In an embodiment taking place in a clinical setting, a patient may be subjected to arthroscopy with a fiber optic Raman probe inserted into articular cartilage. A Raman spectrum is generated and analyzed for peaks corresponding to cartilage crosslinking moieties, thereby facilitating diagnosis of OA, in particular early stage OA.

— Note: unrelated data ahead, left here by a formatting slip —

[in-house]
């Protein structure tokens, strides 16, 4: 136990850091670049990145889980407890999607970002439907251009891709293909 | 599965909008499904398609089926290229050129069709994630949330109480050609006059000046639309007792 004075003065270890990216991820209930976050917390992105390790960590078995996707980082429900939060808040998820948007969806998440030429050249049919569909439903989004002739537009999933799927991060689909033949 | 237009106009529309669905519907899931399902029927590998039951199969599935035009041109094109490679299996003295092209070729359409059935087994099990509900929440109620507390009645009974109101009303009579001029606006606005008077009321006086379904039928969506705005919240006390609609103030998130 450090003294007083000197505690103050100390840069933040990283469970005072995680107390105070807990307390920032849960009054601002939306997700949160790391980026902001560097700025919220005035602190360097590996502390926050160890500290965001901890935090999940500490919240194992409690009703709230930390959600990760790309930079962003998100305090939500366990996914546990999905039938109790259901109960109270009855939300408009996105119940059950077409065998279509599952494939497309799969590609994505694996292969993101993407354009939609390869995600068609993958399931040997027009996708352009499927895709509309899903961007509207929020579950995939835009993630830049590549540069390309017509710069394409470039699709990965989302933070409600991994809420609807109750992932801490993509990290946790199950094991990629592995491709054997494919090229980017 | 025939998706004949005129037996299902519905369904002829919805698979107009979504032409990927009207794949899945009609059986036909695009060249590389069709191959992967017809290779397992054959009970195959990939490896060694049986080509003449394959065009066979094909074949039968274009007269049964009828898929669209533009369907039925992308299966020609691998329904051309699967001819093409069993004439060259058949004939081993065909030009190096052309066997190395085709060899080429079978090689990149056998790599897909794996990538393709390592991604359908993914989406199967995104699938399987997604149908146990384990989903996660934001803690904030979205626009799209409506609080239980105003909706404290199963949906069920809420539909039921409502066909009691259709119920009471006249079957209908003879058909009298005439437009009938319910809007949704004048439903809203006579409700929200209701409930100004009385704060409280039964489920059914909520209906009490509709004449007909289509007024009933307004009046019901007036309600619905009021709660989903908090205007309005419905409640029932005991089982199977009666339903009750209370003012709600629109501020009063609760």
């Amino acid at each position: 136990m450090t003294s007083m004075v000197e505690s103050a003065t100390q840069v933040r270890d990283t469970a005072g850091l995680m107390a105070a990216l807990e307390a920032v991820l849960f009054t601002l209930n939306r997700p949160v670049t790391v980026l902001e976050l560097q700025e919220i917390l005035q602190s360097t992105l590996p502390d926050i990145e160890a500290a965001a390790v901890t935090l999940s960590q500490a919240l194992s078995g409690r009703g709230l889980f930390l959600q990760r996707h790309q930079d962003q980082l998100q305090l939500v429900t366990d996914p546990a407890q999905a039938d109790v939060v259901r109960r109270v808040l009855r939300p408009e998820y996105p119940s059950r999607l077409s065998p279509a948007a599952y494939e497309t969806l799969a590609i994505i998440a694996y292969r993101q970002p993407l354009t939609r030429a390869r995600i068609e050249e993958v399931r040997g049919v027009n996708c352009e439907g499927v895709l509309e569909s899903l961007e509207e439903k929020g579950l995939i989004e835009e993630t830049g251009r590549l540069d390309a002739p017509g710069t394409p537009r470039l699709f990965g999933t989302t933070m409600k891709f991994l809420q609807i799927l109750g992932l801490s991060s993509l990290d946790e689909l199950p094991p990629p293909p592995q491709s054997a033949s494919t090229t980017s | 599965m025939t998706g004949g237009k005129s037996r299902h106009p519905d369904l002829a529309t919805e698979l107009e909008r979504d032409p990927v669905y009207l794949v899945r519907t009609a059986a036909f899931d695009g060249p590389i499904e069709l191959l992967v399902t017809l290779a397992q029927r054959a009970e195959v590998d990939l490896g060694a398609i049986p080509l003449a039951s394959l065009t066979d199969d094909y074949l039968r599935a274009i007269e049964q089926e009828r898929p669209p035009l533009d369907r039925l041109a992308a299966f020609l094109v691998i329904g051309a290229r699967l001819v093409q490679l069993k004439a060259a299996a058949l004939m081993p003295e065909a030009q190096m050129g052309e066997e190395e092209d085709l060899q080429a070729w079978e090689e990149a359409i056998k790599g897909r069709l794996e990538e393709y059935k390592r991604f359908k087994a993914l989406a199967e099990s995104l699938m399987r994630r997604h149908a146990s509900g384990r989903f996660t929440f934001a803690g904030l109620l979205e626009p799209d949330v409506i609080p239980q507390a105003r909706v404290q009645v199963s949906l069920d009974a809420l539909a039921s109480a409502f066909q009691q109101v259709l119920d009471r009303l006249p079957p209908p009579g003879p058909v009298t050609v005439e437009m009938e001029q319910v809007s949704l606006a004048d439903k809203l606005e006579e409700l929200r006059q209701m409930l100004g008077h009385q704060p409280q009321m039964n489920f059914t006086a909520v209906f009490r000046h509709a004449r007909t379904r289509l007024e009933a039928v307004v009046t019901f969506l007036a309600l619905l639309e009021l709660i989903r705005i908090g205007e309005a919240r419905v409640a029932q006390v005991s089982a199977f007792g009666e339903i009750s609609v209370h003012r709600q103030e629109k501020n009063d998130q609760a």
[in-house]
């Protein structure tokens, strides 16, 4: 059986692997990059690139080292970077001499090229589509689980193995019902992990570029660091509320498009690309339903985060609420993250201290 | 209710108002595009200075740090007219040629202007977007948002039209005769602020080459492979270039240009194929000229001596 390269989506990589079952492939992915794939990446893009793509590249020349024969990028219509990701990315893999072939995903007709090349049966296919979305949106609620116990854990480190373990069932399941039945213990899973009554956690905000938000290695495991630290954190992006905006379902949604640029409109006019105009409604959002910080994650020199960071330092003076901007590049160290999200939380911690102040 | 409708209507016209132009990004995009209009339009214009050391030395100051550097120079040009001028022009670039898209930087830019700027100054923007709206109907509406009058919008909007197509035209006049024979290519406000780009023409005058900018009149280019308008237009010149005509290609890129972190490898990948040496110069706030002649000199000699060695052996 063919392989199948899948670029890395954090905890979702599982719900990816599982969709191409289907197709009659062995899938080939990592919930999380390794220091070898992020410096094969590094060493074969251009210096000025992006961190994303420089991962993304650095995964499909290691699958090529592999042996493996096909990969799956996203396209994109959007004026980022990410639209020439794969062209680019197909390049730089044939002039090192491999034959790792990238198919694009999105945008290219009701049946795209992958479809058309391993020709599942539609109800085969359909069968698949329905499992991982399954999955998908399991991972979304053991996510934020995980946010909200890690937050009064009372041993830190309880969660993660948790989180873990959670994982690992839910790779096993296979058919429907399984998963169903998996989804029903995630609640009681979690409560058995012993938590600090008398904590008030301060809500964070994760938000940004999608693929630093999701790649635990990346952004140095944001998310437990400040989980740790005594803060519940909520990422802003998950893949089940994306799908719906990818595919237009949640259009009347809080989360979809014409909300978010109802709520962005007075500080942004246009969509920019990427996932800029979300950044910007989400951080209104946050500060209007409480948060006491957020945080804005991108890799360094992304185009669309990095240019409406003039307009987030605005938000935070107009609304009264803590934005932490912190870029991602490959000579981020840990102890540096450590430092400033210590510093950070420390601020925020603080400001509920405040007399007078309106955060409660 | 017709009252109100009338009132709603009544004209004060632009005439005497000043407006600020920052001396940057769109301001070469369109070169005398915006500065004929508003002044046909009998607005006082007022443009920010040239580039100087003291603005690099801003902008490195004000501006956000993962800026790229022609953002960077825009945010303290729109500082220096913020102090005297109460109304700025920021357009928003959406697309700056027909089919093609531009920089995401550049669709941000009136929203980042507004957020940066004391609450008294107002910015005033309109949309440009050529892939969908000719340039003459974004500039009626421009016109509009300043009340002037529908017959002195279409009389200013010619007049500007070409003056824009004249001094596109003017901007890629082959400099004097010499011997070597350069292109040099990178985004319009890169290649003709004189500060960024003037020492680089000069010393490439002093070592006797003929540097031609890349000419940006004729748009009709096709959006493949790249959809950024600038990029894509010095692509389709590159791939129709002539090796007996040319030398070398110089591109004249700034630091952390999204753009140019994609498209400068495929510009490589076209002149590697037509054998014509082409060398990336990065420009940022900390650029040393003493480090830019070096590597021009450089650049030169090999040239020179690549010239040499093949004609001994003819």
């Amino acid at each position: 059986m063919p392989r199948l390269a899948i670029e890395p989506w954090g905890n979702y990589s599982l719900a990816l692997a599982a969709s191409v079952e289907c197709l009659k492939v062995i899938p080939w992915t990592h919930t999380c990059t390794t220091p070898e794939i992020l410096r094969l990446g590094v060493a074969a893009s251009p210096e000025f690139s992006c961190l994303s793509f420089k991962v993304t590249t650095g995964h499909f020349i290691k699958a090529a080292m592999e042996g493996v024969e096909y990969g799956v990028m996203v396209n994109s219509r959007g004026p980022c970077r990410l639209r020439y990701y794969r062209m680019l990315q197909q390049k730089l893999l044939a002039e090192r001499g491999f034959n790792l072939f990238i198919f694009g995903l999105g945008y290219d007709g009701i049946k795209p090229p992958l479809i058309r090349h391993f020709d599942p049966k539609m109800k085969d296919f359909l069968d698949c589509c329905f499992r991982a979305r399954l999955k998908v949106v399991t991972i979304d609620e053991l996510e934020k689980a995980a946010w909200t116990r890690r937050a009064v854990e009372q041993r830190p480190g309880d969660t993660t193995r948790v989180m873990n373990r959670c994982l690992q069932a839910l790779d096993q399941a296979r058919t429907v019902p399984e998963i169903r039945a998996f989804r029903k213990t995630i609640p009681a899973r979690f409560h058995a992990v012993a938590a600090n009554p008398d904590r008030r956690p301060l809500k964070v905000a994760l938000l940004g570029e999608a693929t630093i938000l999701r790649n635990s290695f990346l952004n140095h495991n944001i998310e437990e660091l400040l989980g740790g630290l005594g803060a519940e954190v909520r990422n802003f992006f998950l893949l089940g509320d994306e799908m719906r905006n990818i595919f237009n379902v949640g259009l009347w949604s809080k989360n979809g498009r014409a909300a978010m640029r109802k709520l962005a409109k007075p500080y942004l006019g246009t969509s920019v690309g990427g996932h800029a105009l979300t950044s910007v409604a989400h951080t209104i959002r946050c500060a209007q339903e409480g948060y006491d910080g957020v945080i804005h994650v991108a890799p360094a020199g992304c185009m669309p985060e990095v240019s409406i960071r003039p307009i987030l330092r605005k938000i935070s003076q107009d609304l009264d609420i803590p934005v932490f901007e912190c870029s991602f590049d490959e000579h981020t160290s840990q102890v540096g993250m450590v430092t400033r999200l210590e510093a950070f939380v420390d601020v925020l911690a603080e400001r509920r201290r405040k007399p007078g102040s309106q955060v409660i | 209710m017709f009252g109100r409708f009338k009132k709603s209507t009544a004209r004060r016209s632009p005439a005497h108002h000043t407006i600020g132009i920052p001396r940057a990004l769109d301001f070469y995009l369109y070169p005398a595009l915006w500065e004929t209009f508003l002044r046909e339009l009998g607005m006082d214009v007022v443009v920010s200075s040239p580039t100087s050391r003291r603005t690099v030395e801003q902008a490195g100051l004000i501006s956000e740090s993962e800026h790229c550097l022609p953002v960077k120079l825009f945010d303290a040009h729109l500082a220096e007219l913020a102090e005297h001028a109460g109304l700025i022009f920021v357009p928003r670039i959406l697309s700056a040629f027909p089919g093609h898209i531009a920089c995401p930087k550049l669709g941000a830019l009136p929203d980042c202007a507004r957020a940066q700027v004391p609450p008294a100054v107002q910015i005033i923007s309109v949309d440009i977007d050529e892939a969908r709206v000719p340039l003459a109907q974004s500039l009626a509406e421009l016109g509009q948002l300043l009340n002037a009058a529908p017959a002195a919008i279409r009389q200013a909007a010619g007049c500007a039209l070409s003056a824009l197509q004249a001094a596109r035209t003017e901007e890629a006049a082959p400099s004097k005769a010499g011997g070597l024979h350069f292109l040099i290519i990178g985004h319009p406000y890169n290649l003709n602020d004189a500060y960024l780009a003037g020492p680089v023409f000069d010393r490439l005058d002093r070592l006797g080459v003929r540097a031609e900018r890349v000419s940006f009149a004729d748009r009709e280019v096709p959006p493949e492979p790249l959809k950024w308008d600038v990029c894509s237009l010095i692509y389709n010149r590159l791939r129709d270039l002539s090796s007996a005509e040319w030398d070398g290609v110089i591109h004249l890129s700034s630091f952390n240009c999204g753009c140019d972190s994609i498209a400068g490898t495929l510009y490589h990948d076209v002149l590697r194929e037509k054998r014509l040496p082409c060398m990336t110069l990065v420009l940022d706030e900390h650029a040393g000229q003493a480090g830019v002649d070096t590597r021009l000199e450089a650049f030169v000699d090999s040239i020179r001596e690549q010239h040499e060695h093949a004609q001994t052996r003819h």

FIGS. 1A and 1B show features of an endoscopic instrument as an example of a diagnostic tool for distinguishing health from diseased tissue according to embodiments of the disclosed subject matter. FIG. 1A illustrates an endoscopic tissue inspector 100 that transmits excitation light from a light source such as a laser 114 to a sample and receives and relays scattered light from the sample to a spectral analyzer 106. A probe 111 is used for delivery of excitation light and collection of a Raman signal. A fiber bundle 110 connects the probe 111 to a laser excitation source 114. The central fibers of the fiber bundle 110 convey the excitation light and perimeter fibers of the fiber bundle 110 convey received light from a sample to a spectral analyzer 106 which may contain a spectrometer (e.g., Horiba iHR320). An incisions may be made in the tissue of a patient as part of a surgical procedure or for diagnosis. The probe 111 may be inserted through the incision and positioned at one or more locations near the edge of an articular cartilage or other connective tissue to generate and receive a return light signal. A separate probe or one that is collinear with probe 111 may be used to image the scene inside the incision to guide the probe 111. In alternative embodiments multiple probes may be used, one for delivering excitation light and one for receiving light from the sample.